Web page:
As a kid I always look forward to treats ( I have my dad’s sweet tooth) and would get excited about almost anything dessert-like. But the best treats were the surprise ones. On special occasions my mom would come home from the grocery store and tell me she got me something “just for fun.” It could have been a large candy bar instead of the fun size one, or even a green apple (my other favorite snack as a child – weird, I know ), but part of the fun was that it was an unexpected gift. My mom knew I loved surprises, even the “small ones.”
Singleness is a gift, one that has refined me. Singleness has been a tool, a God-given instrument to help me understand the depths of the Gospel in ways I never foresaw.
I know 27 isn’t ancient, but some days it feels that way to me. I’ve been in countless friends weddings and visited the hospitals to welcome the newest members of their families- those have been treasured times. Yet, I would be dishonest if I failed to say those moments have tinges of sadness for me, because I am not sure those moments will ever be part of my own story.
I just returned from the Gospel for Coalition Women’s Conference (TGCW16) this past weekend. Never have I been so encouraged by a conference! What God showed me was both encouraging and convicting. The whole conference was on I Peter and the resurrected life. The teaching was rich and deeply focused on God’s character and my identity in Him; that is what my soul keenly needed.
When I struggle with insecurities about singleness or even what’s next for my life, that reveals, at the core of my thinking, my identity is wrapped up in what I do for God or how I serve God. That is not stable ground and very centered around myself and my actions. Mary Willson (my favorite speaker from the conference) said “ The Bible always makes clear Christian identity before Christian action.”
Over the last six months or so, I did the exact opposite of what Hebrews 12 says: I let the burden of some hard situations weigh me down. Somewhere along the way I started believed that God was holding out on me, that He was saying “no” to things that would be best for the kingdom and my good. I doubted His kindness. I didn’t piece all of this together until about part way through Mary’s session. This thought kept going through my mind: This stage of life is God’s best for me. He’s not holding out on me. Those are not profound thoughts, but tears welled in my eyes because this time I believed them to be true.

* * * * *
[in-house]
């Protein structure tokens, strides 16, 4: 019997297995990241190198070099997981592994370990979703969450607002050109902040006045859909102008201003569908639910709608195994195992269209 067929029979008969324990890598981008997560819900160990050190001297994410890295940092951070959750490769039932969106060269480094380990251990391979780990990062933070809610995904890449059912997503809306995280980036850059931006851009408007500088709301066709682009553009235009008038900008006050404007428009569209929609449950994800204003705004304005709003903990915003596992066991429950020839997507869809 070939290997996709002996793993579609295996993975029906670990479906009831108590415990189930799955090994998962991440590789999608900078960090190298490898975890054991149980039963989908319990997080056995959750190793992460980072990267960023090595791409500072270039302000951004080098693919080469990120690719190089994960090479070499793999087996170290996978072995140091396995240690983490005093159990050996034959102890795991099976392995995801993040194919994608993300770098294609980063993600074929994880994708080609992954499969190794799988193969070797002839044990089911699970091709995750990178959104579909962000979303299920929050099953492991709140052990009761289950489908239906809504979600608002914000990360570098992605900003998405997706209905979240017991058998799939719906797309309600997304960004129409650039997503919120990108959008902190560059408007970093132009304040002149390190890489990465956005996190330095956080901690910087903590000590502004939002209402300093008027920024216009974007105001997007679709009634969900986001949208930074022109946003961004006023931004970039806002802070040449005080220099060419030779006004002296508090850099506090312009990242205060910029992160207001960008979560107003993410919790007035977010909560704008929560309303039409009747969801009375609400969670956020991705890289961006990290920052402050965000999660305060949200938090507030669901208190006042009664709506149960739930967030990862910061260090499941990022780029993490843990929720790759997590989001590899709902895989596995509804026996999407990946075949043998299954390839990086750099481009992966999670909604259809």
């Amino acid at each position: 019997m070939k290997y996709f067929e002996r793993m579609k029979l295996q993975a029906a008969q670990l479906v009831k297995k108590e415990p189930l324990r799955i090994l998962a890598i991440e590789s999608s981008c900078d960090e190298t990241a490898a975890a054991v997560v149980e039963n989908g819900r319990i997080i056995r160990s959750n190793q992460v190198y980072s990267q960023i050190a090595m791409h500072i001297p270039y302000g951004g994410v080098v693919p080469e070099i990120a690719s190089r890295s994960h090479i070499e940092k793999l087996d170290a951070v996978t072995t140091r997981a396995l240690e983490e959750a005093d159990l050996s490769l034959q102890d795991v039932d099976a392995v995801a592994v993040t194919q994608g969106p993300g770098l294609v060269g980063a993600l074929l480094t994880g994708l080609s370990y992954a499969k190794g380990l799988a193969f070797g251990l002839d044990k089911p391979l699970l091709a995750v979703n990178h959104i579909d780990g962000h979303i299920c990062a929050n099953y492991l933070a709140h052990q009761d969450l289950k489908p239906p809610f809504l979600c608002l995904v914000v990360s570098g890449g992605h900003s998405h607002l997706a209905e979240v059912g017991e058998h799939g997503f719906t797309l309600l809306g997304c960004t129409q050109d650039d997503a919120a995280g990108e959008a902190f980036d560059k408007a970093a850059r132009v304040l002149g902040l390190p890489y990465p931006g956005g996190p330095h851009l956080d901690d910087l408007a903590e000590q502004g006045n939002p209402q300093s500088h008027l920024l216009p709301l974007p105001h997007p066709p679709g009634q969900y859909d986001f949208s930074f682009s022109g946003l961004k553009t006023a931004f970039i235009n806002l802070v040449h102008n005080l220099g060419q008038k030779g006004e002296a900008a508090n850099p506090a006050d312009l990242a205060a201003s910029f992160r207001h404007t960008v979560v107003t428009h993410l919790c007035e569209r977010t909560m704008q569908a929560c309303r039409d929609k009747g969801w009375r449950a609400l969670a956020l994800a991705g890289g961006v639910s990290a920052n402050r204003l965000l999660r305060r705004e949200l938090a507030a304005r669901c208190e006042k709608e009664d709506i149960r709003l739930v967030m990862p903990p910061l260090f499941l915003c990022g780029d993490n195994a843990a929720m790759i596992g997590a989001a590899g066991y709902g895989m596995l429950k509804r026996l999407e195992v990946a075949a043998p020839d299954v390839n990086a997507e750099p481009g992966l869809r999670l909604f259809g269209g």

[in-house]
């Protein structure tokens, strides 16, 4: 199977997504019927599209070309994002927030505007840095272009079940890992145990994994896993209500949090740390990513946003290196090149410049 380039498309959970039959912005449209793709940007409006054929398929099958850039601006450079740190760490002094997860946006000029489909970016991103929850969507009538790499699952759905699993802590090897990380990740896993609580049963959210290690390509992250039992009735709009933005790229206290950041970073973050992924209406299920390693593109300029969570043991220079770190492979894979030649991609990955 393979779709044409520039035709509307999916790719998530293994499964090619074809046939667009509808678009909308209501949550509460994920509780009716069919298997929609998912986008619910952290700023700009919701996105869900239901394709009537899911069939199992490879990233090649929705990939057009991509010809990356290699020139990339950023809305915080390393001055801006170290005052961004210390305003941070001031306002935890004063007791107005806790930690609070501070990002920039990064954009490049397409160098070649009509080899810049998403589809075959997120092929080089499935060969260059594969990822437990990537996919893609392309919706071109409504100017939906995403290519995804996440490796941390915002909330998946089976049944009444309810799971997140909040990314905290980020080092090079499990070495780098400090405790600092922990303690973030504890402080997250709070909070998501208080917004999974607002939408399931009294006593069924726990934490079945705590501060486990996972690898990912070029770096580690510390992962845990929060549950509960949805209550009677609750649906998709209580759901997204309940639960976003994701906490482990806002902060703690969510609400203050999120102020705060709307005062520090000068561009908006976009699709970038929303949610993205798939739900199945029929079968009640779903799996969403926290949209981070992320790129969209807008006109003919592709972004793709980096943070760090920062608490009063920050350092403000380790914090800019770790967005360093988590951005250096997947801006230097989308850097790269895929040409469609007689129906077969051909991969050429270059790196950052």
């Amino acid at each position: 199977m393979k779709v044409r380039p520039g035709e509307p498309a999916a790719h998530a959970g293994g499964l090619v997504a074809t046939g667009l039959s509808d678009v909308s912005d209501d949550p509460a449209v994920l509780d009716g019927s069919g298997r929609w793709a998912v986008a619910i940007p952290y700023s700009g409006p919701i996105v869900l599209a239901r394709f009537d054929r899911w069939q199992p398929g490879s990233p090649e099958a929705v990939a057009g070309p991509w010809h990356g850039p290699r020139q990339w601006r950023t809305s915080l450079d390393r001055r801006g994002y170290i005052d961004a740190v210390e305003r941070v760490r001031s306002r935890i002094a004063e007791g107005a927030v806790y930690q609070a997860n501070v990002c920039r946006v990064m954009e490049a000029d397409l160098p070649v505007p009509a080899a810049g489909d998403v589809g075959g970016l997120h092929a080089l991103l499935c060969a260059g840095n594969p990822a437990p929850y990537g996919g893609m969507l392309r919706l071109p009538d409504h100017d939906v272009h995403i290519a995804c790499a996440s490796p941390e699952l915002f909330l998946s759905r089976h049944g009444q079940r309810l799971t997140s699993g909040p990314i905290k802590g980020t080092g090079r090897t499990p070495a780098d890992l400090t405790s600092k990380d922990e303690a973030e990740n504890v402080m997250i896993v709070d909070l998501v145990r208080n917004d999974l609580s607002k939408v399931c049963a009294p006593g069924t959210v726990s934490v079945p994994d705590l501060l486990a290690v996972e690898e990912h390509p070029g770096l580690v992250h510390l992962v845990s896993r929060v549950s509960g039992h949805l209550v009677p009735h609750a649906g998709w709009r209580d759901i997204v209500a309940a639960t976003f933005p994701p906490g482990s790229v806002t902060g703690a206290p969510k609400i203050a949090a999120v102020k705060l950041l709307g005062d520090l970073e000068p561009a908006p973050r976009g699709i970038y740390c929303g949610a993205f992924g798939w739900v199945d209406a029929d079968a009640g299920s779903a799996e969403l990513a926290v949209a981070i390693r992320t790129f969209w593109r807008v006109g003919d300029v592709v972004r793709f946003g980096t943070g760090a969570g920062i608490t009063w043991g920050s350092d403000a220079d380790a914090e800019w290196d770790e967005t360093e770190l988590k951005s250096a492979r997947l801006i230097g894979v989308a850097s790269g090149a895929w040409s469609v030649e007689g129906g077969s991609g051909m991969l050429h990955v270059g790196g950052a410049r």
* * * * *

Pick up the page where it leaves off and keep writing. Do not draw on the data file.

So much of what was taught at the conference connected well because of seminary studies I have been doing the last 9 months. Studying is also a gift, a much bigger one than I anticipated. I’ve always enjoyed school (you would hope so as I’ve spent the last five years being a teacher), but for many reasons, I’ve enjoyed these studies most of all.
Day by day, I am seeing this stage of life as a gift, like the unexpected surprises my mom gave me as a little girl. I don’t always have that attitude, and I am sure there will still be more times of tears and confusion. God has given me the gifts of singleness and studying- He wants me to enjoy both of them right now. I forget that it’s not always the norm to love being in school- that reality usually hits me when I tell my friends about all the books I get to read or papers I have to write, and their reactions are simply “ugh, that sounds awful.” It’s not that I am brilliant- I got one of the worst grades on a paper in my life in seminary- but I still love it. And here’s the crazy thing, I might keep going with it for a while. No immediate changes, I am where I am for the next year, and I am thankful for that! But there are hopes and ideas for the future. As my friend Mary said, “Our stories are not bound up in this world.”
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